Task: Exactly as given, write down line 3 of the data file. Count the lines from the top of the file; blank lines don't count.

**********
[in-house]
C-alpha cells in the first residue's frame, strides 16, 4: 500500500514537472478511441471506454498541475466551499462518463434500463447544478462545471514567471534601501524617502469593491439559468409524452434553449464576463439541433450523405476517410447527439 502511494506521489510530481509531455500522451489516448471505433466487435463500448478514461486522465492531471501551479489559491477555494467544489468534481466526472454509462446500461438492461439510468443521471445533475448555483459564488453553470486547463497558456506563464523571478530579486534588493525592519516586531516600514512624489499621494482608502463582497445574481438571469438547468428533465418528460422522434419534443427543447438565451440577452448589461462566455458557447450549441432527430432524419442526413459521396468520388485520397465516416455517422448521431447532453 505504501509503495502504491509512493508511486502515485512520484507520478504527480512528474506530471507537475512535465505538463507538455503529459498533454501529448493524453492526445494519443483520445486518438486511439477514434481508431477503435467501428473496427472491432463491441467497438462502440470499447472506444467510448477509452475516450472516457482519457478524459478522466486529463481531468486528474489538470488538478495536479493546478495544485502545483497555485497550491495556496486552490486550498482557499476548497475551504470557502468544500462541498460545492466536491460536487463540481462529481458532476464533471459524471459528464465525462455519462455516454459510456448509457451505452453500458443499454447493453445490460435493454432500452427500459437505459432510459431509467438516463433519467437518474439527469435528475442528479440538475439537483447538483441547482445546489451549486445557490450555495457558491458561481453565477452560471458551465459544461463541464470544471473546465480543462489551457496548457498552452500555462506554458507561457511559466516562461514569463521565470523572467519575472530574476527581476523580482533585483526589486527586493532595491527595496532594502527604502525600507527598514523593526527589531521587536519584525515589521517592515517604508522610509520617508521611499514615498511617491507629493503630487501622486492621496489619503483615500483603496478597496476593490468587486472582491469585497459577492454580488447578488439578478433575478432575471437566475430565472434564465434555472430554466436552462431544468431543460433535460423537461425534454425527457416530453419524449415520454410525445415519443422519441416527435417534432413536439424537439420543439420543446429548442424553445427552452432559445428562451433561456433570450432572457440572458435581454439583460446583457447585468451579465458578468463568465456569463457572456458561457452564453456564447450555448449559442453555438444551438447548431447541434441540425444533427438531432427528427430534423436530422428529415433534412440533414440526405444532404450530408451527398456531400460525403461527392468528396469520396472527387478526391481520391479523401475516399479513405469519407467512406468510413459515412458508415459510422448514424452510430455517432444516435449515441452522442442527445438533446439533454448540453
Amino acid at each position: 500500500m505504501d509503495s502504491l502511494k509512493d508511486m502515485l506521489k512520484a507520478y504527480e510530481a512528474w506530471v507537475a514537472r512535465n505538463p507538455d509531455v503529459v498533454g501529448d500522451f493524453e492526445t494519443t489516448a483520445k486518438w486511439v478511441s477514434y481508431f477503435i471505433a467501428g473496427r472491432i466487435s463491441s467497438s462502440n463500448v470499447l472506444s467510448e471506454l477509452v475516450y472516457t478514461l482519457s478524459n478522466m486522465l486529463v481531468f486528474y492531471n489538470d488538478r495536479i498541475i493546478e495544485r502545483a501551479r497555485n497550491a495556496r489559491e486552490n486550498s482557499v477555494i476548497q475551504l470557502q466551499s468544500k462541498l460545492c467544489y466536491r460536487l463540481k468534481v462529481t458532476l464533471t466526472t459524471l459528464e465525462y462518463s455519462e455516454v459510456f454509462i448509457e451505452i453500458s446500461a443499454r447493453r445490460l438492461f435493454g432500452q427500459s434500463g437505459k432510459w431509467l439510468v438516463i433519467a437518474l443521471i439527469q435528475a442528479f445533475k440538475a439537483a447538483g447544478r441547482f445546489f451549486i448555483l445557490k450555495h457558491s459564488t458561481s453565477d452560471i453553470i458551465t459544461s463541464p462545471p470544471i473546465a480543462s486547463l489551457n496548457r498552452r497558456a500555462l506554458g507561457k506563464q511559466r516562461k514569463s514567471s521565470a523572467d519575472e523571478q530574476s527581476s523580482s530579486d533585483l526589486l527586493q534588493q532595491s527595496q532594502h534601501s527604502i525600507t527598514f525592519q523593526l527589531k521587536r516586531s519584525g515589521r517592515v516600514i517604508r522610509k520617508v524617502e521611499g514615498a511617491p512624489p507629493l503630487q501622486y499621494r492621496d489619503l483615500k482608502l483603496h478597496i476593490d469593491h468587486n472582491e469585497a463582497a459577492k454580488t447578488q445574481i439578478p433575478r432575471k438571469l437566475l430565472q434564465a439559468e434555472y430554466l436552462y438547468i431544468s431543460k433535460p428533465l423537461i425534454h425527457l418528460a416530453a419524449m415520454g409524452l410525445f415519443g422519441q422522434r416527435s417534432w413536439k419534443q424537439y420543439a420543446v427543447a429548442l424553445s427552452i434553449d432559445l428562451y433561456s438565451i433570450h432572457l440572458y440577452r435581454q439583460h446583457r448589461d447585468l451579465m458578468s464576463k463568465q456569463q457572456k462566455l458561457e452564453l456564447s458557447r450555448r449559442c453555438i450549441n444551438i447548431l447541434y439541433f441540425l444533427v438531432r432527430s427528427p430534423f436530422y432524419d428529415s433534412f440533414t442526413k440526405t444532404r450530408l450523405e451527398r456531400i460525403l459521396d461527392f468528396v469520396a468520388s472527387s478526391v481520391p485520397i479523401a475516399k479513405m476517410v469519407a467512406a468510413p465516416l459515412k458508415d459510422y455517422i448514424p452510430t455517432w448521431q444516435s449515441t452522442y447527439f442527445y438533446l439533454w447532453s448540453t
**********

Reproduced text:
Amino acid at each position: 500500500m505504501d509503495s502504491l502511494k509512493d508511486m502515485l506521489k512520484a507520478y504527480e510530481a512528474w506530471v507537475a514537472r512535465n505538463p507538455d509531455v503529459v498533454g501529448d500522451f493524453e492526445t494519443t489516448a483520445k486518438w486511439v478511441s477514434y481508431f477503435i471505433a467501428g473496427r472491432i466487435s463491441s467497438s462502440n463500448v470499447l472506444s467510448e471506454l477509452v475516450y472516457t478514461l482519457s478524459n478522466m486522465l486529463v481531468f486528474y492531471n489538470d488538478r495536479i498541475i493546478e495544485r502545483a501551479r497555485n497550491a495556496r489559491e486552490n486550498s482557499v477555494i476548497q475551504l470557502q466551499s468544500k462541498l460545492c467544489y466536491r460536487l463540481k468534481v462529481t458532476l464533471t466526472t459524471l459528464e465525462y462518463s455519462e455516454v459510456f454509462i448509457e451505452i453500458s446500461a443499454r447493453r445490460l438492461f435493454g432500452q427500459s434500463g437505459k432510459w431509467l439510468v438516463i433519467a437518474l443521471i439527469q435528475a442528479f445533475k440538475a439537483a447538483g447544478r441547482f445546489f451549486i448555483l445557490k450555495h457558491s459564488t458561481s453565477d452560471i453553470i458551465t459544461s463541464p462545471p470544471i473546465a480543462s486547463l489551457n496548457r498552452r497558456a500555462l506554458g507561457k506563464q511559466r516562461k514569463s514567471s521565470a523572467d519575472e523571478q530574476s527581476s523580482s530579486d533585483l526589486l527586493q534588493q532595491s527595496q532594502h534601501s527604502i525600507t527598514f525592519q523593526l527589531k521587536r516586531s519584525g515589521r517592515v516600514i517604508r522610509k520617508v524617502e521611499g514615498a511617491p512624489p507629493l503630487q501622486y499621494r492621496d489619503l483615500k482608502l483603496h478597496i476593490d469593491h468587486n472582491e469585497a463582497a459577492k454580488t447578488q445574481i439578478p433575478r432575471k438571469l437566475l430565472q434564465a439559468e434555472y430554466l436552462y438547468i431544468s431543460k433535460p428533465l423537461i425534454h425527457l418528460a416530453a419524449m415520454g409524452l410525445f415519443g422519441q422522434r416527435s417534432w413536439k419534443q424537439y420543439a420543446v427543447a429548442l424553445s427552452i434553449d432559445l428562451y433561456s438565451i433570450h432572457l440572458y440577452r435581454q439583460h446583457r448589461d447585468l451579465m458578468s464576463k463568465q456569463q457572456k462566455l458561457e452564453l456564447s458557447r450555448r449559442c453555438i450549441n444551438i447548431l447541434y439541433f441540425l444533427v438531432r432527430s427528427p430534423f436530422y432524419d428529415s433534412f440533414t442526413k440526405t444532404r450530408l450523405e451527398r456531400i460525403l459521396d461527392f468528396v469520396a468520388s472527387s478526391v481520391p485520397i479523401a475516399k479513405m476517410v469519407a467512406a468510413p465516416l459515412k458508415d459510422y455517422i448514424p452510430t455517432w448521431q444516435s449515441t452522442y447527439f442527445y438533446l439533454w447532453s448540453t